The nearly $30 million in unused conservation funds includes almost $19 million in unused Emergency Conservation Program (ECP) funds and $11 million in unused Grassland Reserve Program (GRP) money. The ECP funds will go to 27 states. Information on eligibility and a list of the states and funding are also posted online. The GRP funds will help to protect drought-affected grazing lands and will be distributed to 14 states. These funds will be focused on pending GRP applications for rental agreements in drought-affected areas.

Johanns also directed Natural Resources Conservation Service (NRCS) state conservationists to work with their producers and state technical committees to focus remaining 2006 and a portion of 2007 conservation program funds on resource conservation practices related to drought response and mitigation. Programs such as the Environmental Quality Incentives Program (EQIP), the Wildlife Habitat Incentives Program (WHIP), the Agricultural Management Assistance (AMA) program and GRP have built-in flexibility and local decision-making ability to encourage a focus on state-specific concerns, such as those related to drought.

Source: USDA.

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Kansas CRP Haying, Grazing Extended Until Sept. 30
The Kansas Farm Service Agency announced it extended emergency Conservation Reserve Program (CRP) haying and grazing until the end of the month, according to reports in The Hutchinson News newspaper. Producers in drought-stricken counties now can use CRP acres until Sept. 30. Livestock producers in 39 Kansas counties are eligible for the program and can hay and graze their own CRP or can buy rights in any county in an expanded area. The area includes counties within a 150-mile radius of any approved county for emergency haying and grazing.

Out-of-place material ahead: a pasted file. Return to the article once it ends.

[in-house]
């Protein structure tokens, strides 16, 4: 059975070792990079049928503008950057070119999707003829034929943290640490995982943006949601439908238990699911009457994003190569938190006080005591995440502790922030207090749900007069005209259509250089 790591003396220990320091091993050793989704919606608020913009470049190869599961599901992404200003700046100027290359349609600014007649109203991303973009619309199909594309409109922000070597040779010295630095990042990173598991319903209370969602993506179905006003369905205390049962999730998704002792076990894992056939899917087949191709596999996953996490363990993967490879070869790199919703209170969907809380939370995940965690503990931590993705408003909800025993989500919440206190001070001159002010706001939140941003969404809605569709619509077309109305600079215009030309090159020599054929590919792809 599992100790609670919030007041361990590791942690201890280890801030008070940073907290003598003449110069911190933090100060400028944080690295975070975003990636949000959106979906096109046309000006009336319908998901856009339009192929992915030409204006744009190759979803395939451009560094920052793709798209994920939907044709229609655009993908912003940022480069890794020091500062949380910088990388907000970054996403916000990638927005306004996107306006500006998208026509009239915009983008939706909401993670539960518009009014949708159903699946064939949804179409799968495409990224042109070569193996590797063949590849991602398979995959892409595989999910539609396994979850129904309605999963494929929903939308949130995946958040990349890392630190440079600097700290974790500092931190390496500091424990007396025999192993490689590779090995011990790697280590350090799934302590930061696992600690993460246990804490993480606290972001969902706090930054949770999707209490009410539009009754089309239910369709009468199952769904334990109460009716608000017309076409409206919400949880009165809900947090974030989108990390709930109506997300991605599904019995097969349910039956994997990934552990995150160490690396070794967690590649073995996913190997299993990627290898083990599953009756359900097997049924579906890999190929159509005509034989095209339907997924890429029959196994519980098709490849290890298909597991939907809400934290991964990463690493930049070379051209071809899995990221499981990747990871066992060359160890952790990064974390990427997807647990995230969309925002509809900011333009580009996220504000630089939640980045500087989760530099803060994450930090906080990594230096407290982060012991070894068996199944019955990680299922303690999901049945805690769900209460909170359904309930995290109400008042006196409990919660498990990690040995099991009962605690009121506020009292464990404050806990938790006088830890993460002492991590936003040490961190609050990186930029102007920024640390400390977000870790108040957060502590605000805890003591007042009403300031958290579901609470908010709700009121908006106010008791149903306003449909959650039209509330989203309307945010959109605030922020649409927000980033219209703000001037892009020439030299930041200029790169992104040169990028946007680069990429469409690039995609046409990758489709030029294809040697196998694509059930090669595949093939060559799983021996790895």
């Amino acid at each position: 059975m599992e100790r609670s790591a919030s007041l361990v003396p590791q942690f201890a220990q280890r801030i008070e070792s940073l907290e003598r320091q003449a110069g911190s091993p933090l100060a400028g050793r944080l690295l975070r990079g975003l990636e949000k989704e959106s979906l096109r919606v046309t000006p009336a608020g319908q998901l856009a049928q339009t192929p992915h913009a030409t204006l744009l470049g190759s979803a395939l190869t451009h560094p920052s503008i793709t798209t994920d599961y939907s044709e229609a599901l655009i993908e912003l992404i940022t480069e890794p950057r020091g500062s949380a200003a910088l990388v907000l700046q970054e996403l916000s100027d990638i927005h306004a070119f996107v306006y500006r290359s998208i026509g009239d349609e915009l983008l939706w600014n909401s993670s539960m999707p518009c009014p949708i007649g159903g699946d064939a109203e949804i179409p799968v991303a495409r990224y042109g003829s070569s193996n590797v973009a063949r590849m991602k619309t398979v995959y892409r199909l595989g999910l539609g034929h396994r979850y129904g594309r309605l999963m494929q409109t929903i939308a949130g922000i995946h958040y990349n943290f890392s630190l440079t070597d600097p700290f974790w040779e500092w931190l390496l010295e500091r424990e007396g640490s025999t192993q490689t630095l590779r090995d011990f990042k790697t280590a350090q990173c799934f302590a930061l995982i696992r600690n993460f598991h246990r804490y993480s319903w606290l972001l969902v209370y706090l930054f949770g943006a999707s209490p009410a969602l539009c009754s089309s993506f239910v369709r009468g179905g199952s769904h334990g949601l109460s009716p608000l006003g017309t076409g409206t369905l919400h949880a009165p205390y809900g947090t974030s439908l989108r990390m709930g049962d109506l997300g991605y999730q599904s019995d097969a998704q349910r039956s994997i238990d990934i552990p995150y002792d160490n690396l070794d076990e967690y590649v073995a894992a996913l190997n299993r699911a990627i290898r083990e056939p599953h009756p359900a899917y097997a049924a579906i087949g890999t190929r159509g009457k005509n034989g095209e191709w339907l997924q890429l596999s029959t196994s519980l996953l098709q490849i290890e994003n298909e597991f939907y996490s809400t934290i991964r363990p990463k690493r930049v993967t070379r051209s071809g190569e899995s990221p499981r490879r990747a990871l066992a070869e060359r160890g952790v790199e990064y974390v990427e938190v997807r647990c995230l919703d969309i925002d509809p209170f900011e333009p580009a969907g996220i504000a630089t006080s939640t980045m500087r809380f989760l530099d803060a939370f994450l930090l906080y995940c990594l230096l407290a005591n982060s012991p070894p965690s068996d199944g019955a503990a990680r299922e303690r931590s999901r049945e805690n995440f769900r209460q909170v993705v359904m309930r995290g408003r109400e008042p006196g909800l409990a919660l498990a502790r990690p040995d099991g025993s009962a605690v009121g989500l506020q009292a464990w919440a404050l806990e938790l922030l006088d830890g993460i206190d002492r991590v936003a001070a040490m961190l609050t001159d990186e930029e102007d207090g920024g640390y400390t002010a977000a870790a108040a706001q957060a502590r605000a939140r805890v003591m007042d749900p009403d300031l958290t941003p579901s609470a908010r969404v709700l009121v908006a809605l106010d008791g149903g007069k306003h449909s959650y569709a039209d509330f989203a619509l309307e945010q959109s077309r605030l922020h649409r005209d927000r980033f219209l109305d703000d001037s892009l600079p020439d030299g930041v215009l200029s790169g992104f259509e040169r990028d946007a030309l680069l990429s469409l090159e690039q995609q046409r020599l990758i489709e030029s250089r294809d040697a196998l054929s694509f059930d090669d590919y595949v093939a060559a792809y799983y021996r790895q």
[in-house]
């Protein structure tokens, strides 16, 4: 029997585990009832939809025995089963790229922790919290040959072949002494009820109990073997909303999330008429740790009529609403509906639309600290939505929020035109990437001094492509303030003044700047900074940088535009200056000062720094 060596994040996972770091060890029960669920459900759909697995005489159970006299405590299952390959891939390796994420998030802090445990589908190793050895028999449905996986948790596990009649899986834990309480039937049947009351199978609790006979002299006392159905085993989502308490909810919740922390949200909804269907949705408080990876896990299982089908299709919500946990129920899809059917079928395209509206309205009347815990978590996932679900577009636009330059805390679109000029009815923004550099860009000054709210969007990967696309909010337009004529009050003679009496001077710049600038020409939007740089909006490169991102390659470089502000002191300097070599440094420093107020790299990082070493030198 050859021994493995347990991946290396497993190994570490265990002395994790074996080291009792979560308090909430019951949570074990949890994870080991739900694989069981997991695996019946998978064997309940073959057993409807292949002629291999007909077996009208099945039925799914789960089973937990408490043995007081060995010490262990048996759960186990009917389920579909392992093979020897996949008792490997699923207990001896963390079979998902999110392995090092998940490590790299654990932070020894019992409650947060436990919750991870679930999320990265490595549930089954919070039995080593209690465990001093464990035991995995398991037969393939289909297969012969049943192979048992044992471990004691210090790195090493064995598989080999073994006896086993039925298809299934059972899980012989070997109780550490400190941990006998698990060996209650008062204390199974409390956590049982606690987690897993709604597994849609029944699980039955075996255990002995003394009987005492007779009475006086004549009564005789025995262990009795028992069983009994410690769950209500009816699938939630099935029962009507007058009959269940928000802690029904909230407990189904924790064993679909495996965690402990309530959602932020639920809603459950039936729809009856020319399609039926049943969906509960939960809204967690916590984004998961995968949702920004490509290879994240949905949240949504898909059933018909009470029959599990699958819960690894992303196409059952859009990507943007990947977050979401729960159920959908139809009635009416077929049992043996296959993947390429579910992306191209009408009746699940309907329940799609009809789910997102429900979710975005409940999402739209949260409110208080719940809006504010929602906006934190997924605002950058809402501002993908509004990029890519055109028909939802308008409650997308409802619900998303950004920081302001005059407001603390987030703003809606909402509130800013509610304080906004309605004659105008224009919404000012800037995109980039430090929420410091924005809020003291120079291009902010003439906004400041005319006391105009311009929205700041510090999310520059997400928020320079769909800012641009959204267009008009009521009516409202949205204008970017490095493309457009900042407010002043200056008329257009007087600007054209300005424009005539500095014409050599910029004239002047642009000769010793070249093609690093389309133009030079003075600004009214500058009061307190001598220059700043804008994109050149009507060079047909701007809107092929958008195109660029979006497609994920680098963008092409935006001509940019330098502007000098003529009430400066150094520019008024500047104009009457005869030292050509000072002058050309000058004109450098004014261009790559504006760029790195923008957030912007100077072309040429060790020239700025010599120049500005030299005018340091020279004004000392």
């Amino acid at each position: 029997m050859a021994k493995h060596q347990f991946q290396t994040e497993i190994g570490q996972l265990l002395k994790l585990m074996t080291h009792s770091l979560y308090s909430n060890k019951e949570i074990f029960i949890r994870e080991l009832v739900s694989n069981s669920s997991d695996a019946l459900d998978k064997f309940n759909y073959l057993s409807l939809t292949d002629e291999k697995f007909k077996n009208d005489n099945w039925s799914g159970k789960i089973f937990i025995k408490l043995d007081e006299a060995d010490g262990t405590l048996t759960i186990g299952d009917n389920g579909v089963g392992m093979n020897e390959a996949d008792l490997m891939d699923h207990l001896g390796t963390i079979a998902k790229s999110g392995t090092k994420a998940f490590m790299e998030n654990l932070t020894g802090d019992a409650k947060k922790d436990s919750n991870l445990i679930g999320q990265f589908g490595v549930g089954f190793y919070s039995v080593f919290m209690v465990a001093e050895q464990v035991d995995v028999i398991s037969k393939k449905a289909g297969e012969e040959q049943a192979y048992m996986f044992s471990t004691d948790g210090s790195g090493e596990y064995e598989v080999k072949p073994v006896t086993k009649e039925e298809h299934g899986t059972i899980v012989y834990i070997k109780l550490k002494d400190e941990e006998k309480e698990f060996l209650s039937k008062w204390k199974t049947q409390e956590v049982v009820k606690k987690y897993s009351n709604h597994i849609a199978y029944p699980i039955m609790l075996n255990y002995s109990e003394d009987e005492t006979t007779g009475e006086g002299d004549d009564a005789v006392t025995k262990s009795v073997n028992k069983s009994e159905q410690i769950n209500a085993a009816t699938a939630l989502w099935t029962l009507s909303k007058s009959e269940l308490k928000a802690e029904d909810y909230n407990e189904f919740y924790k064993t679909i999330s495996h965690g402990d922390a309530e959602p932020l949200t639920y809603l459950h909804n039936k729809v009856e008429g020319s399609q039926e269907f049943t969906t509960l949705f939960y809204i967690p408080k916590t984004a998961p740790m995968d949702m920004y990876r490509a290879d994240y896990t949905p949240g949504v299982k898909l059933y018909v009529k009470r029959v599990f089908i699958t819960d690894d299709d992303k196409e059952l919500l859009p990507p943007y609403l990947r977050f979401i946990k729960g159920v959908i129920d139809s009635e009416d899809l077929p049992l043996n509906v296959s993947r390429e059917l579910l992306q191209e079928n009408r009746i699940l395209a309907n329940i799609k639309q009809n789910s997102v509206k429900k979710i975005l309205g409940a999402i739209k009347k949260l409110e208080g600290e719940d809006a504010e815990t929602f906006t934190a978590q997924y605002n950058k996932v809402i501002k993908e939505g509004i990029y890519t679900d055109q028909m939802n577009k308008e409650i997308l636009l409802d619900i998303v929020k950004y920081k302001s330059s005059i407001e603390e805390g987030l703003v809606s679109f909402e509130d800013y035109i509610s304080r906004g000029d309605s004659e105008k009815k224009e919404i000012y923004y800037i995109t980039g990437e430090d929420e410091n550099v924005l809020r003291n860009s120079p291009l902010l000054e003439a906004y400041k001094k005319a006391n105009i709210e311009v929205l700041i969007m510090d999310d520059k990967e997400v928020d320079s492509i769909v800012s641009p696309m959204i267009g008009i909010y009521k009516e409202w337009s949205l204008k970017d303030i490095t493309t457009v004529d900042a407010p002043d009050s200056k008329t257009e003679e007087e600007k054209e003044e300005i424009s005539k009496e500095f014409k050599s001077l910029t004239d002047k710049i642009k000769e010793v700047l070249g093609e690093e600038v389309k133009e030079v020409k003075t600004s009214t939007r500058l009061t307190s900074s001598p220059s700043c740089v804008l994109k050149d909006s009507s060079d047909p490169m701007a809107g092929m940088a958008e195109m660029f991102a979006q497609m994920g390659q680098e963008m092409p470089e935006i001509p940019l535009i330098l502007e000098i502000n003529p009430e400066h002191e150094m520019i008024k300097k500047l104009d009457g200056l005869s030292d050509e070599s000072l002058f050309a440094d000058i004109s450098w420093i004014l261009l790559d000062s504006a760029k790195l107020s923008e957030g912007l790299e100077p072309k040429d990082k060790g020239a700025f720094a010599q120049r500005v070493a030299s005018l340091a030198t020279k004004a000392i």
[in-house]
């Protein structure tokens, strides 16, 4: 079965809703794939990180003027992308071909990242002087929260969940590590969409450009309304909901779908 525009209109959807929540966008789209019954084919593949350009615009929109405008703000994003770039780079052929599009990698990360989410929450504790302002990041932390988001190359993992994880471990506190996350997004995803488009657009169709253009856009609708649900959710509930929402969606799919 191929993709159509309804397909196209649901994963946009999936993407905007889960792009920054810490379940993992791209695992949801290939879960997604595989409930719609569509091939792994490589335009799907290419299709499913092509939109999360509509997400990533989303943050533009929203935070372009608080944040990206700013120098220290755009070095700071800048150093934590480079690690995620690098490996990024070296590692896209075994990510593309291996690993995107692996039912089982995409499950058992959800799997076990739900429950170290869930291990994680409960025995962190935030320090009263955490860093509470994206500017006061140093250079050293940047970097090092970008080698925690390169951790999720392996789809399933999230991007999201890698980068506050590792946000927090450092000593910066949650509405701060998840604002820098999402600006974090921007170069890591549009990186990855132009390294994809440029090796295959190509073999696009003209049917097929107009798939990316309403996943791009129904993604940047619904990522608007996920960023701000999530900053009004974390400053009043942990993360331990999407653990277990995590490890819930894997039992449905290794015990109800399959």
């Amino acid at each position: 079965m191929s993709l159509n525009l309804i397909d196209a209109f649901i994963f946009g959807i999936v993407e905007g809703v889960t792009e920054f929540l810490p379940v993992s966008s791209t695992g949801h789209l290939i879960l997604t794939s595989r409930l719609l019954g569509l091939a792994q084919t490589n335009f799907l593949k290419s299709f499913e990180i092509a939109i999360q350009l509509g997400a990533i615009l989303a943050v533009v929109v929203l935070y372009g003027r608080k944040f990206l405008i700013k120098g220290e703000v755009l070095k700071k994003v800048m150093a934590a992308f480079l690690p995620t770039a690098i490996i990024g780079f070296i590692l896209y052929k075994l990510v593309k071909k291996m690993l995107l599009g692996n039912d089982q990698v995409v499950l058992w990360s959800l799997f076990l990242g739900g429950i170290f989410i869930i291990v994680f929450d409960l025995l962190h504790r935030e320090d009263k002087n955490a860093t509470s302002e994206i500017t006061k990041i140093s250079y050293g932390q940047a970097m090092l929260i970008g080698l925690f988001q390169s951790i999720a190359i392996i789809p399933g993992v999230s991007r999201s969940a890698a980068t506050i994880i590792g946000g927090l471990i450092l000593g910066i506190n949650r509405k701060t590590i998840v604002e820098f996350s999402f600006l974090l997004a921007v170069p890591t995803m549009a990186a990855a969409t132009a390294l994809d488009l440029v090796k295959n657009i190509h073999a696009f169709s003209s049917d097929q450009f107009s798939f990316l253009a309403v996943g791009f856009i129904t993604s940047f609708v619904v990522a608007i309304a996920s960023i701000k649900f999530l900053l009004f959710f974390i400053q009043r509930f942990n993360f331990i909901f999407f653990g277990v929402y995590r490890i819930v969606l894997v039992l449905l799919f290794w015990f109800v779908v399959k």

CRP participants in the expanded area who are not in the 39 approved Kansas counties can't hay or graze their CRP acres for their own use. Previous counties approved include Clark, Comanche, Edwards, Ellis, Ellsworth, Finney, Ford, Grant, Gray, Greeley, Hamilton, Haskell, Hodgeman, Kearny, Lane, Meade, Morton, Ness, Rush, Russell, Scott, Seward, Stanton, Stevens and Wichita. CRP participants will be assessed a 10% reduction in their annual rental payment for the acres actually hayed or grazed.

Meanwhile, Gov. Kathleen Sebelius recently announced that Kansas ranchers will receive nearly $4.8 million in aid under the recently announced Livestock Assistance Grant Program from USDA.

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You can prevent stand loss. You can reduce dry-down time. You can increase alfalfa forage quality, stand longevity and yield. You can do it with Raptor® herbicide. Research trials prove that the superior performance of Raptor controls grasses and broadleaf weeds, enabling your alfalfa - and your bottom line - to thrive.

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State Reports
Alabama farmers are reporting dwindling hay crops in spite of recent scattered showers, according to reports in the Cullman Times newspaper. Fall armyworm outbreaks across the state also have taken a toll on the hay crop. Livestock producers throughout the state are reporting that they don't have enough hay stored to feed their herds throughout the winter. Some have been selling livestock, driving prices down at area stockyards. Much of the hay that is available is reported to be poor quality.